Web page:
First International Conference on e-Science and Grid Computing (e-Science'05) (2005)
Dec. 5, 2005 to Dec. 8, 2005
Peter Clutterbuck , University of Queensland
This paper describes an experiment in designing, implementing and testing a Transport layer cluster scheduling and dispatching architecture. The motivation for the experiment was the hypothesis that a Transport layer clustering solution may offer advantantages over the existing industry-standard Network layer and Data Link Layer approaches. The critical success factors initially established to guide and evaluate the experiment were reduced dispatcher work load, reduced dispatcher internal state memory requirements, distributed denial of service resilience, and cluster software design simplicity. The functional design stage of the experiment produced a Transport layer strategy for scheduling and load balancing based on the specification of two new TCP options. Implementation required the introduction of the newly specified TCP options into the Linux (2.4) kernel. The implementation produced an extended Linux Socket API to facilitate user-process access to the additional TCP capability. The testing stage of the experiment confirmed the operational efficiency of the solution.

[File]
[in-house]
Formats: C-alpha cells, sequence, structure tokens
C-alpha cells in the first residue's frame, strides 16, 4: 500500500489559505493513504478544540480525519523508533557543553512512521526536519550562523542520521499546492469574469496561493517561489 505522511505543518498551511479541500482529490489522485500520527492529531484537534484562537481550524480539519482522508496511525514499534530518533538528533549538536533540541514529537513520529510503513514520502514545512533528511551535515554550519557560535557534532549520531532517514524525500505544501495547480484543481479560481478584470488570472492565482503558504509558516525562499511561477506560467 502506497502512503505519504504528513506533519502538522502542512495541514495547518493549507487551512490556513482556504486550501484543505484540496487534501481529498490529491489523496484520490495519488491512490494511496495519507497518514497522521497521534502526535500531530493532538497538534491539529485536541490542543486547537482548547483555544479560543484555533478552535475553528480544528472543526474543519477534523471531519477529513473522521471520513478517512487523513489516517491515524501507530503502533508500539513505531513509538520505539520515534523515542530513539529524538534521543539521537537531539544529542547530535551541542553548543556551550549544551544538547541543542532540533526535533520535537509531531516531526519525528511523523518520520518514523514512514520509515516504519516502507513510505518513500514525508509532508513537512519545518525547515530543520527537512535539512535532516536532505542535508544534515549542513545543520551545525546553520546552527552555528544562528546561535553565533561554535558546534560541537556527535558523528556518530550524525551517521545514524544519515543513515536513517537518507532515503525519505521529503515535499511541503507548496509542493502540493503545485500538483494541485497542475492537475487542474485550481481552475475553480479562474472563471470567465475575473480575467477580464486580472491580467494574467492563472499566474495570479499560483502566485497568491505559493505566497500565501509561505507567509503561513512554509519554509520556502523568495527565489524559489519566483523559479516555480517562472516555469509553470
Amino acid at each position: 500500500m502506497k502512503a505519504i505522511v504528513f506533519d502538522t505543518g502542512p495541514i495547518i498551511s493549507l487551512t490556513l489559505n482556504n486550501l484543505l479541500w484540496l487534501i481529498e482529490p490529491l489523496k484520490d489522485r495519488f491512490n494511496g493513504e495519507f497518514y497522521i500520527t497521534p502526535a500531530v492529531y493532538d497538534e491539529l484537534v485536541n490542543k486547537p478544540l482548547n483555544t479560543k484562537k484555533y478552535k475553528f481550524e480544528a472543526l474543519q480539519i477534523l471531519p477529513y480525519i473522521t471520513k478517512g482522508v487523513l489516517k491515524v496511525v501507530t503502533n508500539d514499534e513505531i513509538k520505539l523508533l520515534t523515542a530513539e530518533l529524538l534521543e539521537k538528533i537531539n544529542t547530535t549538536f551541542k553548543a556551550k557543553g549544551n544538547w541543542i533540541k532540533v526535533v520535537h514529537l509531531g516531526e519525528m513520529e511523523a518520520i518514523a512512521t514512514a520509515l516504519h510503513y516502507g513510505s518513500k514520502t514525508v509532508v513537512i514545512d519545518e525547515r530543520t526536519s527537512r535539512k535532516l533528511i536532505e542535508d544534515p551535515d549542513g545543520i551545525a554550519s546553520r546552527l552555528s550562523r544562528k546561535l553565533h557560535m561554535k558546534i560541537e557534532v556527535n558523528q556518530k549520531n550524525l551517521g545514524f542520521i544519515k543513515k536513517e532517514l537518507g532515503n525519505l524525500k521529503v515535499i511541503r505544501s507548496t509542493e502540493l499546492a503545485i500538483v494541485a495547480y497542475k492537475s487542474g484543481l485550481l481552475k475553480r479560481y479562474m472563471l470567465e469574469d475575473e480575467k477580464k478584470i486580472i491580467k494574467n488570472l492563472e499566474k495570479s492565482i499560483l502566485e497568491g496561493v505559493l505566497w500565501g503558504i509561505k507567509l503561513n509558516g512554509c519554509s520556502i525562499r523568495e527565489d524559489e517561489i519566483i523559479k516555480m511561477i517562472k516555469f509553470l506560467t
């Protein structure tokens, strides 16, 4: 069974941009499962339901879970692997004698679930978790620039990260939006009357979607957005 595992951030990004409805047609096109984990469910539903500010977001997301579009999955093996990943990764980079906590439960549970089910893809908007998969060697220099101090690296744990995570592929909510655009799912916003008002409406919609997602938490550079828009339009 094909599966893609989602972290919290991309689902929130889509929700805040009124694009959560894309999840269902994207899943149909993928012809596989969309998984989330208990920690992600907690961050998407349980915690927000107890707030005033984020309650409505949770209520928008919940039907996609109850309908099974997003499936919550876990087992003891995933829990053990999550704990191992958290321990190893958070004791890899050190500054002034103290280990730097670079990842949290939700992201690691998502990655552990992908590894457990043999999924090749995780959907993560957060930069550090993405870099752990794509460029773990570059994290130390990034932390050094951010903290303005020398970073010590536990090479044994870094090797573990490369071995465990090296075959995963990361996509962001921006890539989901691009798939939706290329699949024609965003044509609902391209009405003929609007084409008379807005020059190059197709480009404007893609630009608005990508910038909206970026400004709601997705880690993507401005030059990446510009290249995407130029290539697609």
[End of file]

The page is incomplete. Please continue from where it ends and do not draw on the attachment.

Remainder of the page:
P. Clutterbuck, "Cluster Scheduling and Load Balancing via TCP Options," First International Conference on e-Science and Grid Computing (e-Science'05)(ESCIENCE), Melbourne, Australia, 2005, pp. 230-237.